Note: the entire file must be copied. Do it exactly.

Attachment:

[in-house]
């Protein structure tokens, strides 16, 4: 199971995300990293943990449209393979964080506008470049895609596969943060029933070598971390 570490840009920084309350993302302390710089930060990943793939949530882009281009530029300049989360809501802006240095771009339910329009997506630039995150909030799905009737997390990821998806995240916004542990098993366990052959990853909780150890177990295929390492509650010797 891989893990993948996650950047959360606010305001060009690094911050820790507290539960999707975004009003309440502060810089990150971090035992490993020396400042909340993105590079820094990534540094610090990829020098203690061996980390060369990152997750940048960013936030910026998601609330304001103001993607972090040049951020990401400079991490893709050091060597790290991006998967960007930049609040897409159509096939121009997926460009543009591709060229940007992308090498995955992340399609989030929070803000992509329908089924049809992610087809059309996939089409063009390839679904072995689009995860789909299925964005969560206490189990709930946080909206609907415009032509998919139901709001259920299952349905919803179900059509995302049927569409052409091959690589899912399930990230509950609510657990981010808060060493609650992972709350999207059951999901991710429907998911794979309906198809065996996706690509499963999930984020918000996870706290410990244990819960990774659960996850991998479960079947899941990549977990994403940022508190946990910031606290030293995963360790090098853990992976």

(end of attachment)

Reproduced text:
[in-house]
């Protein structure tokens, strides 16, 4: 199971995300990293943990449209393979964080506008470049895609596969943060029933070598971390 570490840009920084309350993302302390710089930060990943793939949530882009281009530029300049989360809501802006240095771009339910329009997506630039995150909030799905009737997390990821998806995240916004542990098993366990052959990853909780150890177990295929390492509650010797 891989893990993948996650950047959360606010305001060009690094911050820790507290539960999707975004009003309440502060810089990150971090035992490993020396400042909340993105590079820094990534540094610090990829020098203690061996980390060369990152997750940048960013936030910026998601609330304001103001993607972090040049951020990401400079991490893709050091060597790290991006998967960007930049609040897409159509096939121009997926460009543009591709060229940007992308090498995955992340399609989030929070803000992509329908089924049809992610087809059309996939089409063009390839679904072995689009995860789909299925964005969560206490189990709930946080909206609907415009032509998919139901709001259920299952349905919803179900059509995302049927569409052409091959690589899912399930990230509950609510657990981010808060060493609650992972709350999207059951999901991710429907998911794979309906198809065996996706690509499963999930984020918000996870706290410990244990819960990774659960996850991998479960079947899941990549977990994403940022508190946990910031606290030293995963360790090098853990992976």